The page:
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Acceptability, feasibility and affordability of infant feeding options for HIV-infected women: a qualitative study in south-west Nigeria.
Matern Child Nutr 2006; 2(3):135-44MC

Abstract

The objective of this study was to explore the acceptability, feasibility, affordability, safety and sustainability of replacement feeding options for HIV-infected mothers in Ile-Ife, in south-west Nigeria. Six focus group discussions were conducted with a purposive sample of mothers, fathers and grandmothers. The HIV status of all participants was unknown to investigators. All text data were analysed using the Text-based Beta Software program. With regard to the acceptability of replacement feeds, respondents perceived the stigma associated with not breastfeeding to be an important consideration. In this community, breastfeeding is the norm--even though it is not necessarily exclusive. For infected mothers who choose to breastfeed exclusively and then to wean their infants before 6 months of age, respondents did not anticipate early cessation of breastfeeding to be problematic. Respondents noted that acceptable replacement foods included infant formula, soy milk and cow's milk. Barriers to replacement feeding that were mentioned included: the high costs of replacement foods and fuel for cooking; an unreliable supply of electrical power; poor access to safe water; and poor access to storage facilities. The research confirms the difficulty of replacement feeding for HIV-infected mothers in sub-Saharan Africa. The results also provide the basis for new issues and hypothesis for future research in other communities with similar socio-cultural and economic characteristics.

Authors+Show Affiliations

Department of Community Health, Obafemi Awolowo University, Ile-Ife 220005, Nigeria. titiabiona@yahoo.comNo affiliation info availableNo affiliation info availableNo affiliation info availableNo affiliation info availableNo affiliation info available

Pub Type(s)

Journal Article
Research Support, Non-U.S. Gov't

Language

eng

PubMed ID

16881926

Citation

Abiona, Titilayo C., et al. "Acceptability, Feasibility and Affordability of Infant Feeding Options for HIV-infected Women: a Qualitative Study in South-west Nigeria." Maternal & Child Nutrition, vol. 2, no. 3, 2006, pp. 135-44.
Abiona TC, Onayade AA, Ijadunola KT, et al. Acceptability, feasibility and affordability of infant feeding options for HIV-infected women: a qualitative study in south-west Nigeria. Matern Child Nutr. 2006;2(3):135-44.
Abiona, T. C., Onayade, A. A., Ijadunola, K. T., Obiajunwa, P. O., Aina, O. I., & Thairu, L. N. (2006). Acceptability, feasibility and affordability of infant feeding options for HIV-infected women: a qualitative study in south-west Nigeria. Maternal & Child Nutrition, 2(3), pp. 135-44.
Abiona TC, et al. Acceptability, Feasibility and Affordability of Infant Feeding Options for HIV-infected Women: a Qualitative Study in South-west Nigeria. Matern Child Nutr. 2006;2(3):135-44. PubMed PMID: 16881926.
* Article titles in AMA citation format should be in sentence-case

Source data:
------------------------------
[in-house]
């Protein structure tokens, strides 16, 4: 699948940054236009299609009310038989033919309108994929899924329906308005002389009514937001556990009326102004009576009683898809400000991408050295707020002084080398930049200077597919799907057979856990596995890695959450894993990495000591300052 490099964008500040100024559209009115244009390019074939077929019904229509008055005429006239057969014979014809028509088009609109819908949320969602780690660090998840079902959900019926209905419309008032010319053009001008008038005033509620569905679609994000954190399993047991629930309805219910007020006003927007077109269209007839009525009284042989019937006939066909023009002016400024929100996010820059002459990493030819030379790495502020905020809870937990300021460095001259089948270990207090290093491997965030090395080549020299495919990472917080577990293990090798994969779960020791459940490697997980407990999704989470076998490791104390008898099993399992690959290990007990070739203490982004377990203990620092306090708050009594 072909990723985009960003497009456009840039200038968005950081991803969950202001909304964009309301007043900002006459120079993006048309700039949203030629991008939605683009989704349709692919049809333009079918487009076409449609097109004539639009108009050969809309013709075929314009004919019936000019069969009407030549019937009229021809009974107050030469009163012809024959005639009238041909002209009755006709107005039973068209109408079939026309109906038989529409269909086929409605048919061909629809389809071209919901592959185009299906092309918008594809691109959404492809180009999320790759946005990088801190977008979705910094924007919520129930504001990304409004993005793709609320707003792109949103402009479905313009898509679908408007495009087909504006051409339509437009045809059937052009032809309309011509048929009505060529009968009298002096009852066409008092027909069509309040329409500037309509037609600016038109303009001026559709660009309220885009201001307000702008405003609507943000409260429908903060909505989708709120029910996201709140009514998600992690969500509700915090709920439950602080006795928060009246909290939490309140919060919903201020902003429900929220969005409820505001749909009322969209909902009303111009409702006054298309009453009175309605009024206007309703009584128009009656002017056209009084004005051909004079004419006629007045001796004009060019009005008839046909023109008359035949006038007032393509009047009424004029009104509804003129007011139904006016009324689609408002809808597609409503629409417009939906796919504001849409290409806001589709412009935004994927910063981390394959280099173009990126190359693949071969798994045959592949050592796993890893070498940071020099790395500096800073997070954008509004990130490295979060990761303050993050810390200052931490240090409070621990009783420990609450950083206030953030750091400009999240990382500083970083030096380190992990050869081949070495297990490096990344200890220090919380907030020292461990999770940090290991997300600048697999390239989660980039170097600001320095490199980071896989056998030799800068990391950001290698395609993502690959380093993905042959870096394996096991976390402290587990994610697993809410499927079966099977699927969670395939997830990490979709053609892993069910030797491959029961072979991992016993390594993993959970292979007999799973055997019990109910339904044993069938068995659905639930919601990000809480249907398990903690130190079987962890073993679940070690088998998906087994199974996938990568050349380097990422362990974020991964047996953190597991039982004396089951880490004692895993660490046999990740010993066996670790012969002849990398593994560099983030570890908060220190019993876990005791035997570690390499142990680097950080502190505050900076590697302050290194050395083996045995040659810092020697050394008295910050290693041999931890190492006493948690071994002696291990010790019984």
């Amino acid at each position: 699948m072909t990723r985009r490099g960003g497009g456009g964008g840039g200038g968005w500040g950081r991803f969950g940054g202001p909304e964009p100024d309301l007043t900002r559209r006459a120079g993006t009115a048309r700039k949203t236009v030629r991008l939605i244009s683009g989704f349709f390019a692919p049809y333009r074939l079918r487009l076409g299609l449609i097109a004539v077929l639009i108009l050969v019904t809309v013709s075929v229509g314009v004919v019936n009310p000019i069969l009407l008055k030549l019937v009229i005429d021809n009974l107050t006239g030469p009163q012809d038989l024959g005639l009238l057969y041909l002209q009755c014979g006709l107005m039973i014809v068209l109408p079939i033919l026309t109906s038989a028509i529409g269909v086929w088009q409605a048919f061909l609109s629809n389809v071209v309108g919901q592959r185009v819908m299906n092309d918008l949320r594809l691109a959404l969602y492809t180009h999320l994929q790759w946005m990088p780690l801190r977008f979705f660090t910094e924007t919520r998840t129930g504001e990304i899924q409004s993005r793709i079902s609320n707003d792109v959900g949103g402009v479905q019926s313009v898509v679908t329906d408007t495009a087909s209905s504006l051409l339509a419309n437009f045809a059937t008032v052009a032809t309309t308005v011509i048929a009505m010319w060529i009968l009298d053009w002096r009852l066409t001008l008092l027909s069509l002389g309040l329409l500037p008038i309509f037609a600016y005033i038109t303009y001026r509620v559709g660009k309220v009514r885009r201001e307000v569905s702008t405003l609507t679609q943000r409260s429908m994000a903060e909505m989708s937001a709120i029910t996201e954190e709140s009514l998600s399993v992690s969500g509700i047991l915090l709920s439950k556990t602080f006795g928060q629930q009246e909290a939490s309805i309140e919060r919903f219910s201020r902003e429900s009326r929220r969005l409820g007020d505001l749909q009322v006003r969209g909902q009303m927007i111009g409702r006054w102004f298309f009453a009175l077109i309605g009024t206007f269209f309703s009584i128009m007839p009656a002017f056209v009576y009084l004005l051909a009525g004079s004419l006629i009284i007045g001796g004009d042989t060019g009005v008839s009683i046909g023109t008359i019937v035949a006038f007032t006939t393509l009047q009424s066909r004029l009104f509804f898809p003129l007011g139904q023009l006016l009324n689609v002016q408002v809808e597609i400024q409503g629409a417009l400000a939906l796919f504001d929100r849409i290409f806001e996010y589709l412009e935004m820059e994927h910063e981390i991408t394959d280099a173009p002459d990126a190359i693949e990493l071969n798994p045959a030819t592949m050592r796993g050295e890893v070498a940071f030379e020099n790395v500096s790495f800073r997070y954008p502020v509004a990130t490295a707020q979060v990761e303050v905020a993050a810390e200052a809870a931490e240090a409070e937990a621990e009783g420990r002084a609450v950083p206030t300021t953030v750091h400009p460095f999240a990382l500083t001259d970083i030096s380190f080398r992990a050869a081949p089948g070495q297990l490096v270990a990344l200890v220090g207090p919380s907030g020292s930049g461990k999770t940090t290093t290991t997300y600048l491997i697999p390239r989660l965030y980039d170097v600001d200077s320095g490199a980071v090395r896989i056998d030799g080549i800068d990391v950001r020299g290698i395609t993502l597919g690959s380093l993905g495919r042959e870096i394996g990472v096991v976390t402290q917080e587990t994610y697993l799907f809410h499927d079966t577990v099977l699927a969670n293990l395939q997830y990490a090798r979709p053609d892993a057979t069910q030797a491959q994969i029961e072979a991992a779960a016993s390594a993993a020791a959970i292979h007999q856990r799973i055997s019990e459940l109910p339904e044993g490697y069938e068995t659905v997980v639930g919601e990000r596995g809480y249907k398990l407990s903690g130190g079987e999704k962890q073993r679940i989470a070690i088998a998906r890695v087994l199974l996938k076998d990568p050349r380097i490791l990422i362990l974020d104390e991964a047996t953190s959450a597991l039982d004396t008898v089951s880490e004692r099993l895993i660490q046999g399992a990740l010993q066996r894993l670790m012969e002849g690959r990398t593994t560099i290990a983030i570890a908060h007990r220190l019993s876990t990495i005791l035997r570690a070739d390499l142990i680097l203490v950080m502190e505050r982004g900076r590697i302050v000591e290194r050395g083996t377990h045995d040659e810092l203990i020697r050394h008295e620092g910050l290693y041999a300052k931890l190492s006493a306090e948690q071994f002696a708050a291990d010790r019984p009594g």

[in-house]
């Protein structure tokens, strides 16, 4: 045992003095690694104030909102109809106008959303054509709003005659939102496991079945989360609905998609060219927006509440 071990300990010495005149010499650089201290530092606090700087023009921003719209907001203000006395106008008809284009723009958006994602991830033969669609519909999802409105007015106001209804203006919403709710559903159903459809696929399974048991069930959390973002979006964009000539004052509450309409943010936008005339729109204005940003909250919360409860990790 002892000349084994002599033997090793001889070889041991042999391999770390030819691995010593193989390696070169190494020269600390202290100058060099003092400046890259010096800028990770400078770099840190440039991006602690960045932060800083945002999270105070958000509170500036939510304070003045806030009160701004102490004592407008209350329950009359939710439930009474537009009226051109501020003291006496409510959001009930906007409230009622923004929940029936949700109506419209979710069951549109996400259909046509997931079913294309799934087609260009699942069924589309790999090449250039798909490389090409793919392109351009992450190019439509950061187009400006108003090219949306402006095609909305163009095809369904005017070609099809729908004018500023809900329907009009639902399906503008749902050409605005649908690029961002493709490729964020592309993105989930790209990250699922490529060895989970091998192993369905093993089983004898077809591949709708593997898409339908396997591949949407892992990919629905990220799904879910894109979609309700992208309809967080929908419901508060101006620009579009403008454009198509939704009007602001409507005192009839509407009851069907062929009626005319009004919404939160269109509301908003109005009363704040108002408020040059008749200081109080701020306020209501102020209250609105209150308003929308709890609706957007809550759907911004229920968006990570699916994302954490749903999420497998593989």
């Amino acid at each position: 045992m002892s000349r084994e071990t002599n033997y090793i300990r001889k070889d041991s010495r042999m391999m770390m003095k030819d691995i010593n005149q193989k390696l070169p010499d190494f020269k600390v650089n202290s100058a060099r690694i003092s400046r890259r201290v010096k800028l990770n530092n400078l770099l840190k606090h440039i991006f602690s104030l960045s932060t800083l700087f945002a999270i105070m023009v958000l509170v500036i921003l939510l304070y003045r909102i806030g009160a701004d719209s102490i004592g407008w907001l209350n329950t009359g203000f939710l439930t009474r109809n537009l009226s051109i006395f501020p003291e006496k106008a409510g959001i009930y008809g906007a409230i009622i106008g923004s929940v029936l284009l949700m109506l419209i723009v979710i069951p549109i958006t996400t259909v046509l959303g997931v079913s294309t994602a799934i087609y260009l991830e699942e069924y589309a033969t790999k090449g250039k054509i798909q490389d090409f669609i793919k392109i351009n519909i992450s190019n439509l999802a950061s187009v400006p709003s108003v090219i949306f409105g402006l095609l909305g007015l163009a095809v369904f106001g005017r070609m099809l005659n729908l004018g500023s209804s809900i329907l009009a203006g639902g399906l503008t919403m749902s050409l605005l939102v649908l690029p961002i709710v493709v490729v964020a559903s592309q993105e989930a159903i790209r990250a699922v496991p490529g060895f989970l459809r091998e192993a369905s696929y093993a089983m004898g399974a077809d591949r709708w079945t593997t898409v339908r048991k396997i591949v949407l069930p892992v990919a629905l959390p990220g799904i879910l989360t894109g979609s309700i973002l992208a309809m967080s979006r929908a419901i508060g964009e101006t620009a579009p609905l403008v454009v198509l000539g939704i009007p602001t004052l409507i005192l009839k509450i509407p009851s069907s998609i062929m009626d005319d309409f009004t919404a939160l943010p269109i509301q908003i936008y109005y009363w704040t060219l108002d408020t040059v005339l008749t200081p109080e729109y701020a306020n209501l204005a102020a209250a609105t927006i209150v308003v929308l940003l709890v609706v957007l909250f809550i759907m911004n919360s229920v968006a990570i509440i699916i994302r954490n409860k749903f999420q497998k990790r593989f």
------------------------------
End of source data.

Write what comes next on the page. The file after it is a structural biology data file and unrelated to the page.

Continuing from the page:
TY - JOUR T1 - Acceptability, feasibility and affordability of infant feeding options for HIV-infected women: a qualitative study in south-west Nigeria. AU - Abiona,Titilayo C, AU - Onayade,Adedeji A, AU - Ijadunola,Kayode T, AU - Obiajunwa,Perpetua O, AU - Aina,Olabisi I, AU - Thairu,Lucy N, PY - 2006/8/3/pubmed PY - 2006/8/29/medline PY - 2006/8/3/entrez SP - 135 EP - 44 JF - Maternal & child nutrition JO - Matern Child Nutr VL - 2 IS - 3 N2 - The objective of this study was to explore the acceptability, feasibility, affordability, safety and sustainability of replacement feeding options for HIV-infected mothers in Ile-Ife, in south-west Nigeria. Six focus group discussions were conducted with a purposive sample of mothers, fathers and grandmothers. The HIV status of all participants was unknown to investigators. All text data were analysed using the Text-based Beta Software program. With regard to the acceptability of replacement feeds, respondents perceived the stigma associated with not breastfeeding to be an important consideration. In this community, breastfeeding is the norm--even though it is not necessarily exclusive. For infected mothers who choose to breastfeed exclusively and then to wean their infants before 6 months of age, respondents did not anticipate early cessation of breastfeeding to be problematic. Respondents noted that acceptable replacement foods included infant formula, soy milk and cow's milk. Barriers to replacement feeding that were mentioned included: the high costs of replacement foods and fuel for cooking; an unreliable supply of electrical power; poor access to safe water; and poor access to storage facilities. The research confirms the difficulty of replacement feeding for HIV-infected mothers in sub-Saharan Africa. The results also provide the basis for new issues and hypothesis for future research in other communities with similar socio-cultural and economic characteristics. SN - 1740-8695 UR - https://www.unboundmedicine.com/medline/citation/16881926/Acceptability_feasibility_and_affordability_of_infant_feeding_options_for_HIV_infected_women:_a_qualitative_study_in_south_west_Nigeria_ L2 - https://doi.org/10.1111/j.1740-8709.2006.00050.x DB - PRIME DP - Unbound Medicine ER -